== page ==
The ghost of PAU 201 paddy refuses to die. Now, there is a “misappropriation” of more than Rs 120 crore set to explode on rice millers as well as the FCI in Punjab, once the stocks of milled and unmilled paddy from 2009 and 2010 are tallied.
The central government has paid the amount to the state's rice-millers as compensation thus far to “upgrade” the discoloured paddy of PAU-201 variety from 2009. In this process, the bad grains are removed using machines.
However, instead of supplying rice after cleaning the 2009 paddy, most millers are supplying rice from the 2010 stock, thereby cutting into the later batch.
The paddy procured by the Food Corporation of India (FCI) - the central government agency responsible for procurement and storage of food grain - is being milled for it on contract.
As paddy from the old as well as fresh stocks is stored at the millers' premises, they are suspected to have diverted the fresh rice as old, while at the same time accepting payment from the government for “upgrading” the old paddy.
This subsidy of Rs 200 per quintal for millers in Bathinda and Mansa districts and Rs 100 per quintal for those in the rest of Punjab was announced by the central government in September last year following an uproar from millers over the quality of the PAU-201 variety.
While announcing the upgrade compensation, the government had first fixed January 31, 2011, as the deadline to clear the PAU 201 variety, which was later extended to May 15 and then July 15.
According to rules, any miller yet to clear rice from the previous year cannot deliver rice from the fresh crop.
To confirm the extent of replacement of 2009 paddy with fresh stock, HT obtained from procurement agencies a list of their unmilled stocks from 2009 and 2010 lying with millers in a few districts.
On visiting the premises of more than 15 mills in Mansa, Bathinda, Sangrur, Barnala and Patiala districts, HT found huge stocks from 2010 missing, which was clear indication that these had been passed off as 2009 stock. Bags from 2009 were still lying at the mills.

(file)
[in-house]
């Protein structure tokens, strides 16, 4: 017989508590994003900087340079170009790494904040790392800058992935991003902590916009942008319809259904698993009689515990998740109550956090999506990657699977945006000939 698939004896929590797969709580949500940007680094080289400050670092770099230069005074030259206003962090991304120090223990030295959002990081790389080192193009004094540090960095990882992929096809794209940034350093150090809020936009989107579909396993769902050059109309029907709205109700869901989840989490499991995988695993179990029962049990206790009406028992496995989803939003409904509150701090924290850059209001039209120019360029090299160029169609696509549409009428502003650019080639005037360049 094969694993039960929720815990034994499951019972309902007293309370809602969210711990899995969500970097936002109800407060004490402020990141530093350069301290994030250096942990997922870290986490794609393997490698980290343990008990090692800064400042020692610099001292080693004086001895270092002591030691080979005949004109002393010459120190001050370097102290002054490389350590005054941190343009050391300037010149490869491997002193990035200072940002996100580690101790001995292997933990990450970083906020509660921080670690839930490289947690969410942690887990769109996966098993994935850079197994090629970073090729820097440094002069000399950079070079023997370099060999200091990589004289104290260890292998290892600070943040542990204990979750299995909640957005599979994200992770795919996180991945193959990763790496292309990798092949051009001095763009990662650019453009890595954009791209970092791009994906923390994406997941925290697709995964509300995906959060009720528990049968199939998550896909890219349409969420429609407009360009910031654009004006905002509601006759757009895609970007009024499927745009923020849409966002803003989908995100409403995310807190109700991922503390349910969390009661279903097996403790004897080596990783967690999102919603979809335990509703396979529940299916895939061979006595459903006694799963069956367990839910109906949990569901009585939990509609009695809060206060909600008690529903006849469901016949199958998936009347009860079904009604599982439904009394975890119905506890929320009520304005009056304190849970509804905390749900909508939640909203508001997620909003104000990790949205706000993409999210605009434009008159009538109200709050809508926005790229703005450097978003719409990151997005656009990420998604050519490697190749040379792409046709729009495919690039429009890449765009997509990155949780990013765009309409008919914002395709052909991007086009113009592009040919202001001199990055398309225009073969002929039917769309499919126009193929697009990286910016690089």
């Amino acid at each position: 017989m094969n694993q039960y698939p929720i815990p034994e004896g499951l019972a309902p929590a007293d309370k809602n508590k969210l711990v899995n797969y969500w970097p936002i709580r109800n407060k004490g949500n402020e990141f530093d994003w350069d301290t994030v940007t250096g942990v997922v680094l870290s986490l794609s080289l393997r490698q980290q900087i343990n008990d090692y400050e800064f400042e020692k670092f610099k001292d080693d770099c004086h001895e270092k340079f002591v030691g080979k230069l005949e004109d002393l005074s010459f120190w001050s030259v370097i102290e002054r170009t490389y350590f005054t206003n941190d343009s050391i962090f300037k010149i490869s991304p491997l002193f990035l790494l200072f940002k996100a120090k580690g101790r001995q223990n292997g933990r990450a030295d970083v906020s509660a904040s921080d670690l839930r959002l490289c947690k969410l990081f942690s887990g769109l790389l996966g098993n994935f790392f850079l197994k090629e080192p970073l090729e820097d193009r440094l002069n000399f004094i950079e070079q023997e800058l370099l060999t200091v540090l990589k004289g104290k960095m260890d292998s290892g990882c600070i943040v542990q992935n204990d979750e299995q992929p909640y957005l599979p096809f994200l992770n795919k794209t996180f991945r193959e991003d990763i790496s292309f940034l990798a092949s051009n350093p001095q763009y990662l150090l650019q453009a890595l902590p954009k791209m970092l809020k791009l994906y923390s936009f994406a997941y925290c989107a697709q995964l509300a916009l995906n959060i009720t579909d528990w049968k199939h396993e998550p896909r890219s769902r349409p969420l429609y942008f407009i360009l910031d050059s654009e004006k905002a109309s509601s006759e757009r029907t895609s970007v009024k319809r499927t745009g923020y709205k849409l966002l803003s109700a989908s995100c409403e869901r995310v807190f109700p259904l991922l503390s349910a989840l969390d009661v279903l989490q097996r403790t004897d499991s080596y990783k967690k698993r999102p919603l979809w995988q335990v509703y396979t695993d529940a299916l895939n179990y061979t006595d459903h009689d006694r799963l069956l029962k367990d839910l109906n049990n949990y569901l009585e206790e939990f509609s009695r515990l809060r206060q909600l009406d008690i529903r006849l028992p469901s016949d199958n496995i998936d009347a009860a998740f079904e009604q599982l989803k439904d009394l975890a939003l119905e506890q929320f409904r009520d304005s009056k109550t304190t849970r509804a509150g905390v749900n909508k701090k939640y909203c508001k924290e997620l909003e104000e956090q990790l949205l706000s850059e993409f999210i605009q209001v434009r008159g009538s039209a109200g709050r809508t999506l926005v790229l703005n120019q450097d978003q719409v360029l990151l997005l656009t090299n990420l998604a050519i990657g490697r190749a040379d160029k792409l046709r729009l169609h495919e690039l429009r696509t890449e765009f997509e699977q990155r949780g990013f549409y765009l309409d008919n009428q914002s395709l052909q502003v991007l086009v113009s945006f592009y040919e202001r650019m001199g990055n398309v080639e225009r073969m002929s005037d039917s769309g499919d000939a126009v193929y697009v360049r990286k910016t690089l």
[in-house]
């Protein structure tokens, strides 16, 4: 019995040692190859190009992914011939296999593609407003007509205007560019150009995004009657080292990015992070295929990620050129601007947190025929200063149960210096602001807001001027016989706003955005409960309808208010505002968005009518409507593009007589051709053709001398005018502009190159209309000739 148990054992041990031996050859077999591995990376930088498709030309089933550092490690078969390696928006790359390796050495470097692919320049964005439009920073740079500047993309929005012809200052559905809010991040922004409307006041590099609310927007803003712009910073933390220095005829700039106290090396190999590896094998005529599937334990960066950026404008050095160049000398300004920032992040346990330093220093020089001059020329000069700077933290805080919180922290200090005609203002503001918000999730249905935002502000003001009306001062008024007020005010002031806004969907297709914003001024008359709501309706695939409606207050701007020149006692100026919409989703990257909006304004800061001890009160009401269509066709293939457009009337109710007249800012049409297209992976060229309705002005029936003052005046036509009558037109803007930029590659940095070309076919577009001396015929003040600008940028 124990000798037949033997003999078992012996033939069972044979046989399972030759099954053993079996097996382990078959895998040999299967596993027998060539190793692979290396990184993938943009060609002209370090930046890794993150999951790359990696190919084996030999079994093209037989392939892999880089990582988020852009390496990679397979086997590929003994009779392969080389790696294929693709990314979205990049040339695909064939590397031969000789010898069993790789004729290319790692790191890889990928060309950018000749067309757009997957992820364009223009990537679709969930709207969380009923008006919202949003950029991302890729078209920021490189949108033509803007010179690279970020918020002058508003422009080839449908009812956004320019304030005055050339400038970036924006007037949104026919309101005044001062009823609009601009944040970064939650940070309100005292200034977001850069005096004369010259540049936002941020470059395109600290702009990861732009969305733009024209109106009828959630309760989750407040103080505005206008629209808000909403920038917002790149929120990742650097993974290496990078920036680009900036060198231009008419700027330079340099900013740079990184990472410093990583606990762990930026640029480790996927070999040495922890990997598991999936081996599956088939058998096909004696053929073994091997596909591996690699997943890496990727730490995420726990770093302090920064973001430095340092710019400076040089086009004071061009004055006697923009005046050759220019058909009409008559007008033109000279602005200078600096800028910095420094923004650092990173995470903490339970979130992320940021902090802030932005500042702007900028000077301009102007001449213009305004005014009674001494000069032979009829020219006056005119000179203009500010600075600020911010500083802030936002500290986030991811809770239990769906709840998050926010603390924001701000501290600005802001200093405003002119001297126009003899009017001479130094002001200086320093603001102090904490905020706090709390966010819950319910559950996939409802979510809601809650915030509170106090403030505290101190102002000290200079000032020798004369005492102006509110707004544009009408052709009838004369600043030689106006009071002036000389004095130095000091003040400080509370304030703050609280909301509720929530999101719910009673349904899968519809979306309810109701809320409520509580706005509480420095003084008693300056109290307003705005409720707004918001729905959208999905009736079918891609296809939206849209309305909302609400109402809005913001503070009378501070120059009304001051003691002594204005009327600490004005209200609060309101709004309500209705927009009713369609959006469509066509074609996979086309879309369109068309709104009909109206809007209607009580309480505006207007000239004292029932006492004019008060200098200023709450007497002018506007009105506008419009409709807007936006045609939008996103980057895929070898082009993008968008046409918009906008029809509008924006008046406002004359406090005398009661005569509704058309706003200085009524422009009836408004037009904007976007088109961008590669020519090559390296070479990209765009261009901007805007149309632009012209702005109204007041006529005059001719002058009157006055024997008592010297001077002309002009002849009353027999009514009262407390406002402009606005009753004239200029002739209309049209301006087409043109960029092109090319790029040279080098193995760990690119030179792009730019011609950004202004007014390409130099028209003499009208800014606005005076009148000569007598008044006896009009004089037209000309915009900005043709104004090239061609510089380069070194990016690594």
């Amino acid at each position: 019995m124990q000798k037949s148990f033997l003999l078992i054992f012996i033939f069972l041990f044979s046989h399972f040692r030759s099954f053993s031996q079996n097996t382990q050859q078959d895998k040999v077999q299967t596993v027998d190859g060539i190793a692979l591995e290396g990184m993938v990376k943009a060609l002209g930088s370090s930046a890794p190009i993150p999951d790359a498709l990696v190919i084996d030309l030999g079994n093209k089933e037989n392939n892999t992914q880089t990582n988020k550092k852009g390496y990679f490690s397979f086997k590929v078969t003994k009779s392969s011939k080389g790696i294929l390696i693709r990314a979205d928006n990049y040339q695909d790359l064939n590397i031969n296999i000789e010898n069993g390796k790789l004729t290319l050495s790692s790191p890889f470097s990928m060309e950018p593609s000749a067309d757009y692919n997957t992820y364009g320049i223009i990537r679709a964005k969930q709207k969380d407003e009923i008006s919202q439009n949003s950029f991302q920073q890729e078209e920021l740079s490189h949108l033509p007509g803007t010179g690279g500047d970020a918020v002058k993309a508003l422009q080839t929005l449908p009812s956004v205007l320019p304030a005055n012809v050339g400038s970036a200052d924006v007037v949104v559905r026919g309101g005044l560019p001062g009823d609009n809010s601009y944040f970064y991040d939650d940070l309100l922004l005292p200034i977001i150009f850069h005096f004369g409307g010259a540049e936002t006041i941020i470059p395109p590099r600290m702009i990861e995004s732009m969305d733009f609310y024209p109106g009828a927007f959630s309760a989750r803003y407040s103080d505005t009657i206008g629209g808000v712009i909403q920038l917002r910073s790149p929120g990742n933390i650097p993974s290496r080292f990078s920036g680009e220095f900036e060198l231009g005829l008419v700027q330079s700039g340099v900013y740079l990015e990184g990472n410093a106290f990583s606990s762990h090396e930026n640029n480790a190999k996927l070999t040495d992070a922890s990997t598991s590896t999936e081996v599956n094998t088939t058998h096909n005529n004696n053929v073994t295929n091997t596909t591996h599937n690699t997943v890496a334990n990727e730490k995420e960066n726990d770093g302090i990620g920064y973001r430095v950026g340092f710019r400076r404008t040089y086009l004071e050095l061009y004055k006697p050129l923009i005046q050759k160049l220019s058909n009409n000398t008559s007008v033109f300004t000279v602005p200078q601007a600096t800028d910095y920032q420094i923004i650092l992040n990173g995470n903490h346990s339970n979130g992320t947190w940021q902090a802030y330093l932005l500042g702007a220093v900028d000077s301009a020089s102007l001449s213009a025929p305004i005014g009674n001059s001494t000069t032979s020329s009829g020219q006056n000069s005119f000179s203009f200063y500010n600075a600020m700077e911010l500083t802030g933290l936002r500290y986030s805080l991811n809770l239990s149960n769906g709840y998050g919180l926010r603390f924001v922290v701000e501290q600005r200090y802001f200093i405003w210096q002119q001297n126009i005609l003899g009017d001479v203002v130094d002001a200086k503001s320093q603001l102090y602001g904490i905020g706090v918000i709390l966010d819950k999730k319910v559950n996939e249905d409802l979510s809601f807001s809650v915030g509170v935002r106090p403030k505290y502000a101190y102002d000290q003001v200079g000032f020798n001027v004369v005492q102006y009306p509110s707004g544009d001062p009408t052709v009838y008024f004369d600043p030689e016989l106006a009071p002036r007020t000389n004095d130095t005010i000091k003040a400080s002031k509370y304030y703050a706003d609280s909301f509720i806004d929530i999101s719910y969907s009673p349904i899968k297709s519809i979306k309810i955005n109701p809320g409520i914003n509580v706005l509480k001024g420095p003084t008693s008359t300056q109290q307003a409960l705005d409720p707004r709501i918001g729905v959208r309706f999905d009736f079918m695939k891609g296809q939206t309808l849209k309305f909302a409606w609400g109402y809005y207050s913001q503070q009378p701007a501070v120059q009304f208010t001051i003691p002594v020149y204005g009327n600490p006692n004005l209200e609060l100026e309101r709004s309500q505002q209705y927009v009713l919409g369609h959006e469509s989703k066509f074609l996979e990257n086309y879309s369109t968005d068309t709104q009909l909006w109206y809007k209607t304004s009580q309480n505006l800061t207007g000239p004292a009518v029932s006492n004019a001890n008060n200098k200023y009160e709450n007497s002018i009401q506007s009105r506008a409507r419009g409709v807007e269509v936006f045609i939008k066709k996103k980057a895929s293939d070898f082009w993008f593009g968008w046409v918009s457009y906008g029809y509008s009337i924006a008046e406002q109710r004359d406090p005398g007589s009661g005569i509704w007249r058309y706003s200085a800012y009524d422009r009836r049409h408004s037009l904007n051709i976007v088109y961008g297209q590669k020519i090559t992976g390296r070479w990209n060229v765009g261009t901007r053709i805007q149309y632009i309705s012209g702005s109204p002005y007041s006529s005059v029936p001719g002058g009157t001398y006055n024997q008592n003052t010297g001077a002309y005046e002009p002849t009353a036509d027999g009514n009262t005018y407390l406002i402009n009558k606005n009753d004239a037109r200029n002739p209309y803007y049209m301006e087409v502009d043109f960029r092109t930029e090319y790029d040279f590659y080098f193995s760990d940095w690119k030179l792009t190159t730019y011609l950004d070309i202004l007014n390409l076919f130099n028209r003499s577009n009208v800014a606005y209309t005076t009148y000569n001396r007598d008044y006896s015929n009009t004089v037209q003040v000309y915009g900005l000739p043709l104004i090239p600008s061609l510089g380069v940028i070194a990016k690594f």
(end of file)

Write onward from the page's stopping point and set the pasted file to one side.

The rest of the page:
Speaking on the condition of anonymity, one miller in Sangrur district admitted he had received the upgrade charges, but not cleaned the 2009 paddy. “The damaged content in the batch is so high that it is beyond improvement. To begin with, it had greater discolouration than acceptable, and then the paddy has been stored in the open for two years, which has caused further deterioration,” he said.
However, he had no answer as to how he proposed to replenish the 2010 paddy that he had passed off as the 2009 stock.
It is apprehended millers would mix the “damaged” crop of 2009 with the remaining 2010 paddy, thereby passing on the bad rice to consumers. They are also seeking from the government a lowering of the specifications for the 2010 variety.
According to official records, there was around 17 lakh tonne of the PAU-201 variety awaiting milling before the announcement of the upgrade subsidy in September last year. Since then, around 12 lakh tonne has been accepted from the millers by the FCI, for which it has paid Rs 120 crore. Around 5 lakh tonne remains with millers.
FCI deputy general manager Aseem Chhabra, when contacted by HT, said the agency had accepted the 2009 rice only after getting it physically verified by the food and civil supplies department of the state government. “I am not aware of any such practice (of passing off 2010 paddy) by millers,” he said.
On his part, Punjab food and civil supplies secretary DS Grewal too said the department had no information of millers indulging in any such practice. “If there is any such misappropriation, we will penalise them as per rules,” he said.
The fact that both officials denied knowledge of the misappropriation indicates none has made a physical verification of the stocks lying at the mills.
One sure giveaway that the rice the millers have supplied to the FCI as the 2009 batch is actually from 2010 is the moisture content. The rice has been officially recorded as containing more than 14% moisture.
However, according to the Foodgrain Technologists Research Association, based at Hapur, Uttar Pradesh - the technical advice of which the FCI follows - the moisture content of rice stored at temperatures between 25°C and 36°C is 12.03%. If the temperature increases, the moisture content decreases.
Since the crop of 2009 has gone through two summers, and temperatures in the region go up to 45°C, the moisture could not be more than 14% if the rice were actually from 2009.